A crossbite is a type of malocclusion, or a misalignment of teeth, where upper teeth fit inside of lower teeth. This misalignment can affect a single tooth or groups of teeth, involving the front teeth, back teeth, or both.
There are two types or crossbites:
Posterior crossbite: If the back teeth are affected, upper teeth sit inside of bottom teeth.
Anterior crossbite: If the front teeth are in crossbite, one or more top teeth sit behind the bottom teeth. Not to be confused with an underbite, when all the top teeth, or jaw, are behind the bottom teeth
When teeth are lined up correctly, the upper teeth are naturally wider because they lay on the outside of the bottom teeth.
What causes a crossbite?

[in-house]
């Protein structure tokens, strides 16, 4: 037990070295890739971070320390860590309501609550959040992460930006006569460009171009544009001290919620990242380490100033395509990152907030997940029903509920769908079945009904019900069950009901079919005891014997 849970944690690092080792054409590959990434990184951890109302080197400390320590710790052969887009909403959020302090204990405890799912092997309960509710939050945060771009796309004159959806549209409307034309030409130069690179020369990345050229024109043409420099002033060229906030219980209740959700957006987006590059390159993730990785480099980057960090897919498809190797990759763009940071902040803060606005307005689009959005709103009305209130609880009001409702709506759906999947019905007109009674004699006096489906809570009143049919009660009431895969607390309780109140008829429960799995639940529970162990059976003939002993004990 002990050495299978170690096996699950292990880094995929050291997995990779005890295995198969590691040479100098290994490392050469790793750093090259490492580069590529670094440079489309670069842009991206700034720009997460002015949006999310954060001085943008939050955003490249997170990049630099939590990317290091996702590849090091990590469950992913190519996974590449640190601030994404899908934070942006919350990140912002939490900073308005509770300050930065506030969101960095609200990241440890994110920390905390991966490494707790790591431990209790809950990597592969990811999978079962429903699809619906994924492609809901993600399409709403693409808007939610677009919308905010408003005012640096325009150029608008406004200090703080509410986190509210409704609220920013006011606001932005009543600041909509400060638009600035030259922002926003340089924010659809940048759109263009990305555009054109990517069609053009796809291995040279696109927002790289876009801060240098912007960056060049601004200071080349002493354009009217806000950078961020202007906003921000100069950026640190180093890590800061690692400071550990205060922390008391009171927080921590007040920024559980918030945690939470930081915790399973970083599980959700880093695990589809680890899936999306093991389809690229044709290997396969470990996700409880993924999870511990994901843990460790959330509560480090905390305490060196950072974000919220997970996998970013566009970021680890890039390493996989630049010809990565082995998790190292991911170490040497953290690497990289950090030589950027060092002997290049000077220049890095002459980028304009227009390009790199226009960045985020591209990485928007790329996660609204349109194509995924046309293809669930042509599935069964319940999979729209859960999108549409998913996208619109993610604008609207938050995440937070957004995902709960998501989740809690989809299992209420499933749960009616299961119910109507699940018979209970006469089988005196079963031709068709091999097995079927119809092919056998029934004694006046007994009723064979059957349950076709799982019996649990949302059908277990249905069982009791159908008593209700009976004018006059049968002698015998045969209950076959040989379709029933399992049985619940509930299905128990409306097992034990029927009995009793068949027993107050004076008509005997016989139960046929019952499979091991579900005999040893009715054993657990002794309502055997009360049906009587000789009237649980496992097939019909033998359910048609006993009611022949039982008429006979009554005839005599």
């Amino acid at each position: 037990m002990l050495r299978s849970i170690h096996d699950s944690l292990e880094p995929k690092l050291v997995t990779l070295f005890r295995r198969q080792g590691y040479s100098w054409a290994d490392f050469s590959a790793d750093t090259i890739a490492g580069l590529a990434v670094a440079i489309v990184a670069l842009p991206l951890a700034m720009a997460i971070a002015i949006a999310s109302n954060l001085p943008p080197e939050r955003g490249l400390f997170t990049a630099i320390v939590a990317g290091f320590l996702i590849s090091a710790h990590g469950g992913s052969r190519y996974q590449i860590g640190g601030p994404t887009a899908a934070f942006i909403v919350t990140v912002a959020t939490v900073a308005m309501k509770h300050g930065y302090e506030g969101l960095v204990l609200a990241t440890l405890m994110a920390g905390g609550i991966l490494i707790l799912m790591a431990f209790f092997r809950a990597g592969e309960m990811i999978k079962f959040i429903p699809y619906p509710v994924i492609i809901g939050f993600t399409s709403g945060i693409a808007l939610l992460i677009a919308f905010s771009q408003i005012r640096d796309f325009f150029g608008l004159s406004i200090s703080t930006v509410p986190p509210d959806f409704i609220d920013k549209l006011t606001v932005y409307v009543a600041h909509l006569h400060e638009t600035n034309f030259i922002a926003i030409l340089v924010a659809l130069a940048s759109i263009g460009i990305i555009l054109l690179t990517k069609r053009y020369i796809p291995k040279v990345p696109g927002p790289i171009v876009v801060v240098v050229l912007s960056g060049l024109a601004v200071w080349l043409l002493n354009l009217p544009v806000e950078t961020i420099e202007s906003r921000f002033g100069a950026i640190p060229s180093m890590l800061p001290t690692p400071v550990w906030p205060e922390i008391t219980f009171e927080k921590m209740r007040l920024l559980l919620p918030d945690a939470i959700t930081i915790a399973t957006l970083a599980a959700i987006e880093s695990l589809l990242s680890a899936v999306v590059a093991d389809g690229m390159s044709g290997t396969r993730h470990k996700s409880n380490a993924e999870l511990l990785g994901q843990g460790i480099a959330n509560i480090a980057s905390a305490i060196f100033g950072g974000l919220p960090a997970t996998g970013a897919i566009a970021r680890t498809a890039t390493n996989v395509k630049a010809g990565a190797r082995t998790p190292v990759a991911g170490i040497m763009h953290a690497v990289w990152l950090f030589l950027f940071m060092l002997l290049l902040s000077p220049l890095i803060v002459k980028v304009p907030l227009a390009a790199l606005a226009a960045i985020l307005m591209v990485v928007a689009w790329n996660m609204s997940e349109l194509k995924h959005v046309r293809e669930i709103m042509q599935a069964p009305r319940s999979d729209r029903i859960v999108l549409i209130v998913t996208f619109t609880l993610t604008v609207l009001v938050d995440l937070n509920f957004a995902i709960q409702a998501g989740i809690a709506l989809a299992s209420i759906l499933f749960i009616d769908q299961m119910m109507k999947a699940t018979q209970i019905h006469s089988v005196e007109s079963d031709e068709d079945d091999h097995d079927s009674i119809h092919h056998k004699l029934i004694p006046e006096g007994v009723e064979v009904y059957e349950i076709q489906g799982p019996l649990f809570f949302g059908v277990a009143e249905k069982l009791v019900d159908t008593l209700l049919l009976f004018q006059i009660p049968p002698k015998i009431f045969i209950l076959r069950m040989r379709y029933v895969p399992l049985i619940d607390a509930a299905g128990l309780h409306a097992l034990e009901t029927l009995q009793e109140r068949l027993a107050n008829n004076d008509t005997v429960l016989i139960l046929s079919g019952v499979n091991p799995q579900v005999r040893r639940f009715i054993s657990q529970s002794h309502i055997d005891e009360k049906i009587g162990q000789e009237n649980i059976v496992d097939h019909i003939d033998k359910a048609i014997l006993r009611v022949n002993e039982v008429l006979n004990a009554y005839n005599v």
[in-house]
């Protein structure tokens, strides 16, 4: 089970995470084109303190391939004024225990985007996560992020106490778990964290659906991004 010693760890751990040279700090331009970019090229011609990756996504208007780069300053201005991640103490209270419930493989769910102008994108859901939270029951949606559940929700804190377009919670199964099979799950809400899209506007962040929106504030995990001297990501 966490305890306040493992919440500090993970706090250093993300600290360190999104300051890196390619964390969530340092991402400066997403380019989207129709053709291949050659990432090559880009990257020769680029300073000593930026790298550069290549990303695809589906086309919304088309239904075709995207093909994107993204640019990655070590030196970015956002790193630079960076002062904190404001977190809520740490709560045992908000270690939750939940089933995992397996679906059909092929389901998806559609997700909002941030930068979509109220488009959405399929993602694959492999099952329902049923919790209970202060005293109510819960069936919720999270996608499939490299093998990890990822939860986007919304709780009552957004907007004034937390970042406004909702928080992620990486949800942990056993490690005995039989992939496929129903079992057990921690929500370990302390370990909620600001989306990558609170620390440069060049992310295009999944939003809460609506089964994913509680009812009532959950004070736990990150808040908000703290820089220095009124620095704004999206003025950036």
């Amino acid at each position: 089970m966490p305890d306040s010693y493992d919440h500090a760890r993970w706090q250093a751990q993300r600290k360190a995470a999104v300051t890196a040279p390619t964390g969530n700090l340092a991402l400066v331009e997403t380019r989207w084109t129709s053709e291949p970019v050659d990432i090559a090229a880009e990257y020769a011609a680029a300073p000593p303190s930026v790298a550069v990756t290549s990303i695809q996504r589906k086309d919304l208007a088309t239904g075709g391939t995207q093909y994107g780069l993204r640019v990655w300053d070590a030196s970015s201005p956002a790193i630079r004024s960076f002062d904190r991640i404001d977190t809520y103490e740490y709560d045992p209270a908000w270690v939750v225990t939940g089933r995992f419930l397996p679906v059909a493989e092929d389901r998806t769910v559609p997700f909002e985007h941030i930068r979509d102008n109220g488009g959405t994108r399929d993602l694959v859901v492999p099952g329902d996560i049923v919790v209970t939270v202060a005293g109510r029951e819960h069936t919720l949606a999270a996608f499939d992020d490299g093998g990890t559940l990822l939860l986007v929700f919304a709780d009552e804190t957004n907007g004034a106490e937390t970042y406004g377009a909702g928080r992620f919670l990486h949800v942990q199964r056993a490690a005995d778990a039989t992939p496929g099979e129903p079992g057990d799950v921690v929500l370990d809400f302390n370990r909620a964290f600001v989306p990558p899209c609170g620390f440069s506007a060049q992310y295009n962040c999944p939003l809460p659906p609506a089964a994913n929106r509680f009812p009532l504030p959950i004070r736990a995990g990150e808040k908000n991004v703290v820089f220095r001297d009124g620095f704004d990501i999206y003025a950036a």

A crossbite can occur from genetics, delayed loss of baby teeth or abnormal eruption of permanent teeth, even prolonged actions like thumb sucking or swallowing in an abnormal way can generate damaging pressure. Teeth can be pushed out of place; bone can be distorted.
Why does a crossbite need to be fixed?
A crossbite may reveal an underlying jaw problem that is best addressed at a young age, while the face and jaws are still developing. Possible consequences if not corrected include:
• The jaw shifting to one side
• Lopsided jaw growth
• Wearing down of outer layer of the tooth called “enamel”
How does an orthodontist correct a crossbite?
Depending on the scope of the crossbite, treatment may involve the use of a palatal expander, a fixed or removable orthodontic appliance used to make the upper jaw wider. This would be used alongside an appliance designed to move the teeth, such as braces or clear aligners.
A trained orthodontic specialist knows when each method, or both, and can help you determine which is best for you.
SOURCE: The American Association of Orthodontics (AAO)